Reference : Evidence-based semiquantitative methodology for prioritization of foodborne zoonoses.
Scientific journals : Article
Life sciences : Veterinary medicine & animal health
http://hdl.handle.net/2268/57778
Evidence-based semiquantitative methodology for prioritization of foodborne zoonoses.
English
Cardoen, Sabine [> > > >]
Van Huffel, Xavier [> > > >]
Berkvens, Dirk [> > > >]
Quoilin, Sophie [> > > >]
Ducoffre, Genevieve [> > > >]
Saegerman, Claude mailto [Université de Liège - ULg > Département des maladies infectieuses et parasitaires > Epidémiologie et analyse des risques appl. aux sc. vétér. >]
Speybroeck, Niko [> > > >]
Imberechts, Hein [> > > >]
Herman, Lieve [> > > >]
Ducatelle, Richard [> > > >]
Dierick, Katelijne [> > > >]
2009
Foodborne Pathogens and Disease
6
9
1083-96
Yes (verified by ORBi)
1535-3141
1556-7125
[en] Animals ; Bacteria/pathogenicity ; Belgium/epidemiology ; Blood-Borne Pathogens/classification ; Databases, Factual ; Evidence-Based Practice ; Food Microbiology ; Food Parasitology ; Foodborne Diseases/classification/epidemiology ; Health Priorities/statistics & numerical data ; Humans ; Parasites/pathogenicity ; Prions/pathogenicity ; Viruses/pathogenicity ; Water Microbiology ; Zoonoses/classification/epidemiology
[en] OBJECTIVES: To prioritize an extended list of food- and water-borne zoonoses to allow food safety authorities to focus on the most relevant hazards in the food chain. METHODS: An evidence-based semiquantitative methodology was developed. Scores were given by 35 scientific experts in the field of animal and public health, food, and clinical microbiology and epidemiology to 51 zoonotic agents according to five criteria related to public health (severity and occurrence in humans), animal health (severity of disease coupled with economic consequences and occurrence in animals), and food (occurrence in food). The scoring procedure was standardized and evidence-based as experts were provided, for each zoonotic agent, a same set of up-to-date help information data related to the five criteria. Independently, the relative importance of the five criteria was weighted by seven food chain risk managers. The zoonotic agents were ranked based on overall weighted scores and were grouped in four statistically different levels of importance. RESULTS: The following foodborne zoonotic pathogens were classified as "most important": Salmonella spp., Campylobacter spp., Listeria monocytogenes, and verocytotoxigenic Escherichia coli. A second group of "significant importance" included Toxoplasma gondii, the agent of bovine spongiform encephalopathy, Clostridium botulinum, Staphylococcus aureus, Cryptosporidium parvum, Mycobacterium bovis, Echinococcus granulosus, Streptococcus spp., Echinococcus multilocularis, Yersinia enterocolitica, Mycobacterium avium, Fasciola hepatica, Giardia intestinalis, and Rotavirus. CONCLUSIONS: This methodology allowed to rank 51 zoonotic agents with objectivity and taking account of a combined input from risk assessors and risk managers. Applications: These results support food safety policy makers to establish the multiannual monitoring program of foodborne zoonoses. They also enable to identify knowledge gaps on specific zoonotic agents and to formulate key research questions. Principally, this method of prioritization is of general interest as it can be applied for any other ranking exercise and in any country.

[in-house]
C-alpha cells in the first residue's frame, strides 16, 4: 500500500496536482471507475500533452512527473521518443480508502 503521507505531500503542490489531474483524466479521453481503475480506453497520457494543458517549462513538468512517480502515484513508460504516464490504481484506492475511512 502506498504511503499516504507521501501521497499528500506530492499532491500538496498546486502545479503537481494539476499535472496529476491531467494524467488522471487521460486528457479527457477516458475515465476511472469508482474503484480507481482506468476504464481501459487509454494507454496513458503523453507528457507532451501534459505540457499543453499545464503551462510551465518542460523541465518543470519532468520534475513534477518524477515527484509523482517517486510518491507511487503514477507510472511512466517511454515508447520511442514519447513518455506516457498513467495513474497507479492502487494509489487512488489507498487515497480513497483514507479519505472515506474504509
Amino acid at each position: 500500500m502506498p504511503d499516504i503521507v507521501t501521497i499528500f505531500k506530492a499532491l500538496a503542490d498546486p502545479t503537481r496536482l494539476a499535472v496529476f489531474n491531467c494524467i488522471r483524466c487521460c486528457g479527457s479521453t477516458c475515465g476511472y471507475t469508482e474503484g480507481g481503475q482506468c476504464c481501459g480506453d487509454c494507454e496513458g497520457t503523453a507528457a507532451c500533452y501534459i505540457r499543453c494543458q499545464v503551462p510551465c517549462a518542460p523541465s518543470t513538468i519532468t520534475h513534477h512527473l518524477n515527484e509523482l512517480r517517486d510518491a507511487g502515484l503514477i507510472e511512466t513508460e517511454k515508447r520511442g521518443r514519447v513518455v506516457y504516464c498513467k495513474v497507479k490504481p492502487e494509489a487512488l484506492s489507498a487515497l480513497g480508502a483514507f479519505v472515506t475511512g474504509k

http://hdl.handle.net/2268/57778
10.1089/fpd.2009.0291

File(s) associated to this reference

Fulltext file(s):

FileCommentaryVersionSizeAccess
Restricted access
2009-Evidence-based semiquantitative methodology.pdfPublisher postprint249.42 kBRequest copy

Bookmark and Share SFX Query

All documents in ORBi are protected by a user license.